Indigenous languages of Arizona

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Arizona, a state in the southwestern region of the United States of America, is known for its high population of Native Americans. Arizona has the third highest number (and the sixth highest percentage) of Native Americans of any state in the Union (See Demographics of Arizona). Out of the entire US population of 2.9 million Native Americans, [1] roughly 286,680 live in Arizona, representing 10% of the country's total Native American population. Only California and Oklahoma have more Native Americans than Arizona by number. Arizona also has the highest proportion of land allocated to Native American reservations, at 28%. [2] Arizona has five of the twelve largest Indian reservations in the United States, including the largest, the Navajo Nation, and the third-largest, the Tohono O'odham Nation. Also, Arizona has the largest number of Native American language speakers in the United States. [3] [4]

Arizona state of the United States of America

Arizona is a state in the southwestern region of the United States. It is also part of the Western and the Mountain states. It is the sixth largest and the 14th most populous of the 50 states. Its capital and largest city is Phoenix. Arizona shares the Four Corners region with Utah, Colorado, and New Mexico; its other neighboring states are Nevada and California to the west and the Mexican states of Sonora and Baja California to the south and southwest.

Native Americans in the United States Indigenous peoples of the United States (except Hawaii)

Native Americans, also known as American Indians, Indigenous Americans and other terms, are the indigenous peoples of the United States, except Hawaii. There are over 500 federally recognized tribes within the US, about half of which are associated with Indian reservations. The term "American Indian" excludes Native Hawaiians and some Alaska Natives, while Native Americans are American Indians, plus Alaska Natives of all ethnicities. Native Hawaiians are not counted as Native Americans by the US Census, instead being included in the Census grouping of "Native Hawaiian and other Pacific Islander".

Demographics of Arizona

As of 2009, Arizona had a population of 6.343 million, which is an increase of 213,311, or 3.6%, from the prior year and an increase of 1,035,686, or 20.2%, since the year 2000. This includes a natural increase since the last census of 297,928 people and an increase due to net migration of 745,944 people into the state. Immigration from outside the United States resulted in a net increase of 204,661 people, and migration within the country produced a net increase of 541,283 people. New population figures for the year ending July 1, 2006, indicate that Arizona is the fastest growing state in the United States, with 3.6% population growth since 2005, exceeding the growth of the previous leader, Nevada. The most recent population estimates released by the US Census put the population at 6,828,065 in 2015.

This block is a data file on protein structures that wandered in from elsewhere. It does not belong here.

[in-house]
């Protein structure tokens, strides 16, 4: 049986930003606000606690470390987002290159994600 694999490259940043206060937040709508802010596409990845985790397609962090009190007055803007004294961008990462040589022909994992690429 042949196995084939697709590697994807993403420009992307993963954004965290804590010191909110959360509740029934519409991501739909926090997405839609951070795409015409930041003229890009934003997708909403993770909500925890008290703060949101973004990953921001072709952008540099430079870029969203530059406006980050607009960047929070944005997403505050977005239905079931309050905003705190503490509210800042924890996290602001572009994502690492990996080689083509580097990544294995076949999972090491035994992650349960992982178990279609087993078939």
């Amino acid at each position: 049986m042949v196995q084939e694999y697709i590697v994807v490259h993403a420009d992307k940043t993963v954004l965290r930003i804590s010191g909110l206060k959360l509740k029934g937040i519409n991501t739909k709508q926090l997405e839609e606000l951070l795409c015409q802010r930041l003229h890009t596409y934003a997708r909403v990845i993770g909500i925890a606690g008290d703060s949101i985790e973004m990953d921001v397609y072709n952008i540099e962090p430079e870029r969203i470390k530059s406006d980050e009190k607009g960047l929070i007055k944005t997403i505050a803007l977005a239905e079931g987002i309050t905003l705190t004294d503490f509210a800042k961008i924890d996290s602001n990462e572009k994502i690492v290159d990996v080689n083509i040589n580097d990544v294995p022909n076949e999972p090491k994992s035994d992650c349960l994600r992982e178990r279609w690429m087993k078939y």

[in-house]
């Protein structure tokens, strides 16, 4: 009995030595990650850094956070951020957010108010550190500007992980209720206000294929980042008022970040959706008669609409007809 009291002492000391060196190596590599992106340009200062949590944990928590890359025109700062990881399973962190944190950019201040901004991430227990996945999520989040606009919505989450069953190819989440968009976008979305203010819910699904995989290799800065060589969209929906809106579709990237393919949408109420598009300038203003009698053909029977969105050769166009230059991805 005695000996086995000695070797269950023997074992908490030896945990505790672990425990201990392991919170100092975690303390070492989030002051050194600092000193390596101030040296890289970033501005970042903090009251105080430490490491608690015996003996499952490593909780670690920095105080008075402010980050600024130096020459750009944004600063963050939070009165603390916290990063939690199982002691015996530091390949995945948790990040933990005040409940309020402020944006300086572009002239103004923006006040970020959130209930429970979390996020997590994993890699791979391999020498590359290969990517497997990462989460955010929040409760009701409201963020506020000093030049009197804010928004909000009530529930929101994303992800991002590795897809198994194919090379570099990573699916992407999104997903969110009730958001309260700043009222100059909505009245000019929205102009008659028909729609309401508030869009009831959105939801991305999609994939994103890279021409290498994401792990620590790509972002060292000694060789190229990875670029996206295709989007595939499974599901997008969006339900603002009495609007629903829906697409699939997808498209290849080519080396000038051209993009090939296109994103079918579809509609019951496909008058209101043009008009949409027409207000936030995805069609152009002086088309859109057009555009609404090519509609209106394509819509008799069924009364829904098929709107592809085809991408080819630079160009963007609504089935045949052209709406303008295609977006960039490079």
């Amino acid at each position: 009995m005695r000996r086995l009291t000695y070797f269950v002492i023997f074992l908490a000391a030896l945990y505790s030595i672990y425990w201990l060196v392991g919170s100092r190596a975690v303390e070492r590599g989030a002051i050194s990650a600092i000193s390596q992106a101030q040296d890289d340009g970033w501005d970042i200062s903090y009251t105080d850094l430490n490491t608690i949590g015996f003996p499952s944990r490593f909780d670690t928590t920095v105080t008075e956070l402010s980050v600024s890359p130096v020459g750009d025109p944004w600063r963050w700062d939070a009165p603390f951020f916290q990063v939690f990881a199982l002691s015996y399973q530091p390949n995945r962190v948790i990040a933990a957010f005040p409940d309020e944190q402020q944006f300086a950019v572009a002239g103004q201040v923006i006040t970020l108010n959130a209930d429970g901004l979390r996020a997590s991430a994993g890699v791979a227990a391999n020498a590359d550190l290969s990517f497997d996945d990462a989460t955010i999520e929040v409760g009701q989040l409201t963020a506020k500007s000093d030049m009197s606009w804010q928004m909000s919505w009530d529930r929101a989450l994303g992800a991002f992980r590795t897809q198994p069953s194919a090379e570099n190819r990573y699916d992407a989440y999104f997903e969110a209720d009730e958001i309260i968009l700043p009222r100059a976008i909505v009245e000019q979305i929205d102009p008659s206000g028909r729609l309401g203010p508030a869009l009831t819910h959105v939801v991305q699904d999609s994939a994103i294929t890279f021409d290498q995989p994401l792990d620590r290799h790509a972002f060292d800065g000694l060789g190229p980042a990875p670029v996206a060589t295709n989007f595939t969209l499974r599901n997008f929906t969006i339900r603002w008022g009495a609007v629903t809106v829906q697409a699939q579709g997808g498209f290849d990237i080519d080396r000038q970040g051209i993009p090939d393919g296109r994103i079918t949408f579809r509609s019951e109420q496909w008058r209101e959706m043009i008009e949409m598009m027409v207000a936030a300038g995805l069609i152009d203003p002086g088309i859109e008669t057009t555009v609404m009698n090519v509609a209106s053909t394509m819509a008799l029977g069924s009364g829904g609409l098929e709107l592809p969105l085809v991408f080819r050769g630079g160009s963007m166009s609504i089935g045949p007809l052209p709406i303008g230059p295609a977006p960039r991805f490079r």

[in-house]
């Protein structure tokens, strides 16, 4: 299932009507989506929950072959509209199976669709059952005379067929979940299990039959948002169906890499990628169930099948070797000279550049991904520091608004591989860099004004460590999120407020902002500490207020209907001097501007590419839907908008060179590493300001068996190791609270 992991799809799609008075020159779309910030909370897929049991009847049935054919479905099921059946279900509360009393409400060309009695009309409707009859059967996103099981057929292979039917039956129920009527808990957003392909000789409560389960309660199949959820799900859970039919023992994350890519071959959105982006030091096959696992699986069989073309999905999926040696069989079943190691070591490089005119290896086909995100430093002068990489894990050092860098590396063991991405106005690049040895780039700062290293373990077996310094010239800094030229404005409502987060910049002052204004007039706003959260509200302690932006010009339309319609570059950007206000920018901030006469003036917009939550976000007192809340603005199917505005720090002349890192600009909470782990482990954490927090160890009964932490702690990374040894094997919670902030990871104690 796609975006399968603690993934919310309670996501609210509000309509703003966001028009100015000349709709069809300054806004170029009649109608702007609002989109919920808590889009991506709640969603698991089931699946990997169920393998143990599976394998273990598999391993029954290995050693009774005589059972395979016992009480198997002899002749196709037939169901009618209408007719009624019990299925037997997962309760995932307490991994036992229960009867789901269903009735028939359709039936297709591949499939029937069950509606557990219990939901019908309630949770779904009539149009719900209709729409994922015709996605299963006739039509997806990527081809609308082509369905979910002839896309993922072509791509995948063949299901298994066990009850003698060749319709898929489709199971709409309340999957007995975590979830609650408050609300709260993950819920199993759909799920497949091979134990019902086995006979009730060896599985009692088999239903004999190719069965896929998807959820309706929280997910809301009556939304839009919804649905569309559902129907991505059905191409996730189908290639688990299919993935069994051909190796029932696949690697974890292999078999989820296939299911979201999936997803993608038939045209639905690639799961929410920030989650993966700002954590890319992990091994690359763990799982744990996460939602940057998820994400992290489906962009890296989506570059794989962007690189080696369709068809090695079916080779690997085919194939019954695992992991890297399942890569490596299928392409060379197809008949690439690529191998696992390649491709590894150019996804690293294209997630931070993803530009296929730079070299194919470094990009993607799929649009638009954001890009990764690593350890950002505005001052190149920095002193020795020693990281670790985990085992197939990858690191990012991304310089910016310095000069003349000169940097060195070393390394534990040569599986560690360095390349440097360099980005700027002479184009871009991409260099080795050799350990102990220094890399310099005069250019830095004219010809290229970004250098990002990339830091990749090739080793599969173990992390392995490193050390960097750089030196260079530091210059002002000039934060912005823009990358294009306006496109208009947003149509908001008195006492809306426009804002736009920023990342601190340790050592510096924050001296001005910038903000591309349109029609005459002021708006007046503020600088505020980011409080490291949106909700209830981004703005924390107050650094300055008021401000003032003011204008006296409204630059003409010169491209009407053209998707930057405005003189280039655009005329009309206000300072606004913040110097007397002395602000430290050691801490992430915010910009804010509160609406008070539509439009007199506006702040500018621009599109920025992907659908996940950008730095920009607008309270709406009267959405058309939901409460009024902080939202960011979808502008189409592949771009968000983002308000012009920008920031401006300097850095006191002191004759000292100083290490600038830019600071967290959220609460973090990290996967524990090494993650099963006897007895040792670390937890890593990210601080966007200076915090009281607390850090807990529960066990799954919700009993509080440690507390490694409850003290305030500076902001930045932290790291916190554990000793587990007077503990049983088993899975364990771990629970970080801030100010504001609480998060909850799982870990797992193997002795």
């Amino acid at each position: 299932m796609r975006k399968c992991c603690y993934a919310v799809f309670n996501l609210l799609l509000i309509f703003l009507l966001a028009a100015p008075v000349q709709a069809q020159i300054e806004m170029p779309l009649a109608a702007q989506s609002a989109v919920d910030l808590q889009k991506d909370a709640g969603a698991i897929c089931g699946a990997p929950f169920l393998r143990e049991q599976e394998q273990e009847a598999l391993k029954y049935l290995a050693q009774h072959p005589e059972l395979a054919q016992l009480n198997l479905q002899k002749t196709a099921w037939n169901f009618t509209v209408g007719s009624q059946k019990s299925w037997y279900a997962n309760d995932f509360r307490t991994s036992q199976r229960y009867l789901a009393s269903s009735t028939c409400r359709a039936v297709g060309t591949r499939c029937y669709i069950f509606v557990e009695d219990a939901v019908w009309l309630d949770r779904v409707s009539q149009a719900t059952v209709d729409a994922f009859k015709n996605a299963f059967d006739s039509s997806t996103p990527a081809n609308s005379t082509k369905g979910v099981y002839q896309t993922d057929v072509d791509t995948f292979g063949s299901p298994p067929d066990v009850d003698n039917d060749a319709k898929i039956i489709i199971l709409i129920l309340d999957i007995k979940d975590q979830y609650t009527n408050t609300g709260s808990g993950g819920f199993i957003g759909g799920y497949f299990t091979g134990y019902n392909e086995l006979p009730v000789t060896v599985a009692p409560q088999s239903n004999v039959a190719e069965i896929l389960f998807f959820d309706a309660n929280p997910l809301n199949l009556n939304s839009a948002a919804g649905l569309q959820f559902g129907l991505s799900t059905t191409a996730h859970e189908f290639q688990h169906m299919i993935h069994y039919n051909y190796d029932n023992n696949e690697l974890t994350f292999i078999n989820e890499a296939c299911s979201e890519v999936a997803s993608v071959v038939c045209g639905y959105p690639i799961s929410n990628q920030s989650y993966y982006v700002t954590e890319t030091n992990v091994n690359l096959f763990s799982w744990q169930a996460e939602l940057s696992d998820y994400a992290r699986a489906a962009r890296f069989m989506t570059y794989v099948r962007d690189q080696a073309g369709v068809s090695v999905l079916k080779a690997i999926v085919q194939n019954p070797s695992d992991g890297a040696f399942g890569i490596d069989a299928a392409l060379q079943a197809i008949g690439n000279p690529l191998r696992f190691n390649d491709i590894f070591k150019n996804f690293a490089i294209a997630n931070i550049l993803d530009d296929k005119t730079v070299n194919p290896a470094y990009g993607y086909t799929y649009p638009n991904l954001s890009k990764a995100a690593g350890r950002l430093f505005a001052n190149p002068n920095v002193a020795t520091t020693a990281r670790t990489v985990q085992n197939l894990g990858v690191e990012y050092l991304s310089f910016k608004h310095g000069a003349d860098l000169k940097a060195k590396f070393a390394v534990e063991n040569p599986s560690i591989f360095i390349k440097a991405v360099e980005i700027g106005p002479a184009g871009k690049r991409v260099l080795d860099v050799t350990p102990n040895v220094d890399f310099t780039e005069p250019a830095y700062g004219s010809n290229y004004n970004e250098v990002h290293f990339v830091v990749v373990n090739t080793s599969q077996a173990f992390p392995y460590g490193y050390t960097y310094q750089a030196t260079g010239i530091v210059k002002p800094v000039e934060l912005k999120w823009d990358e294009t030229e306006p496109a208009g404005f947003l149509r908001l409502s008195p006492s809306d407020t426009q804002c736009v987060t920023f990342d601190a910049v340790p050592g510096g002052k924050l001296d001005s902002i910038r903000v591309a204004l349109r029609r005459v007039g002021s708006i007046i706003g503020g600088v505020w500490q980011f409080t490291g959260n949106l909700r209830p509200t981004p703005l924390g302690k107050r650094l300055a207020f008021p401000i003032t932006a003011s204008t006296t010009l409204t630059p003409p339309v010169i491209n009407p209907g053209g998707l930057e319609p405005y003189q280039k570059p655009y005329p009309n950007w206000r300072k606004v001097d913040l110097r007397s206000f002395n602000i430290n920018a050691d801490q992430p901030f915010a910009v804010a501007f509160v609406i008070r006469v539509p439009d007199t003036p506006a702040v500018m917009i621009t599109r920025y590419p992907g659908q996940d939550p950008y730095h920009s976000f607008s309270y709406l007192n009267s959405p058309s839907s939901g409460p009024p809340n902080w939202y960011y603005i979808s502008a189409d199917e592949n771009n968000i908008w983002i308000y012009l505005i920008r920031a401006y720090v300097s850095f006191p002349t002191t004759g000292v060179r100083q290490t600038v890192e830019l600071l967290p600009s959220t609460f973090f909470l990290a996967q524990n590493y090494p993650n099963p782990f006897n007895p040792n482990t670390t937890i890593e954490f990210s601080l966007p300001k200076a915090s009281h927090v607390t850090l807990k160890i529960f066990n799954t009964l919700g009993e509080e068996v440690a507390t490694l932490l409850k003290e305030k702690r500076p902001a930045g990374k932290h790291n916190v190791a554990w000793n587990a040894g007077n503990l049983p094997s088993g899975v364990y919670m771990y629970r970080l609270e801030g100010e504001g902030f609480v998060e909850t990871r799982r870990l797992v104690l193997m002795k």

Contents

Distribution

There are twelve Native American languages spoken in Arizona, in addition to three other languages that are primarily spoken outside the state and one language with a disputed existence.

Population estimates are based on figures from Ethnologue and U.S. Census data, as given in sub-pages below. The twelve languages are shown in the table below:

Language Classification Number of speakers Total ethnic population Tribe(s) included Location(s) in Arizona Significant external populations
Navajo Na-Dene: Southern Athabaskan 170,000 300,000 Navajo Navajo Nation New Mexico
Western Apache Na-Dene: Southern Athabaskan 13,000 20,000 White Mountain Apache, San Carlos Apache, Tonto Apache Fort Apache Indian Reservation, San Carlos Apache Indian Reservation, Yavapai-Apache Nation, Fort McDowell Yavapai Nation, Tonto Apache Tribecall/Tonto Apache Indian Reservation
Yavapai Yuman: Pai 163 1,420 Yavapai Fort McDowell Yavapai Nation, Yavapai-Apache Nation, Yavapai-Prescott Tribe
Havasupai-Hualapai Yuman: Pai 1,530 2,437 Havasupai, Hualapai Havasupai Indian Reservation, Hualapai Indian Reservation
Quechan/Yuma Yuman: River 250 1,200 Quechan Fort Yuma Indian Reservation California
Mojave Yuman: River 100 750 Mohave Fort Mojave Indian Reservation, Colorado River Indian Reservation California
Maricopa Yuman: River 160 400 Maricopa Salt River Pima-Maricopa Indian Community, Gila River Indian Reservation (Maricopa Colony)
Cocopah Yuman: Delta 400 1,000 Cocopah Cocopah Indian Reservation Mexico (Baja California, Sonora)
Hopi Uto-Aztecan: Northern: Hopi 5,000 18,000 Hopi Hopi Indian Reservation
Colorado River Numic Uto-Aztecan: Northern: Numic 2,000 5,000 Chemehuevi, Southern Paiute, Ute San Juan Southern Paiute Tribe of Arizona, Kaibab Indian Reservation, Colorado River Indian Reservation Nevada, Utah, Colorado, California
O'odham Uto-Aztecan: Southern: Piman 10,000 20,000 Akimel O'odham/Pima, Tohono O'odham/Papago Tohono O'odham Nation, Ak-Chin Indian Community, Gila River Indian Community, Salt River Pima-Maricopa Indian Community Sonora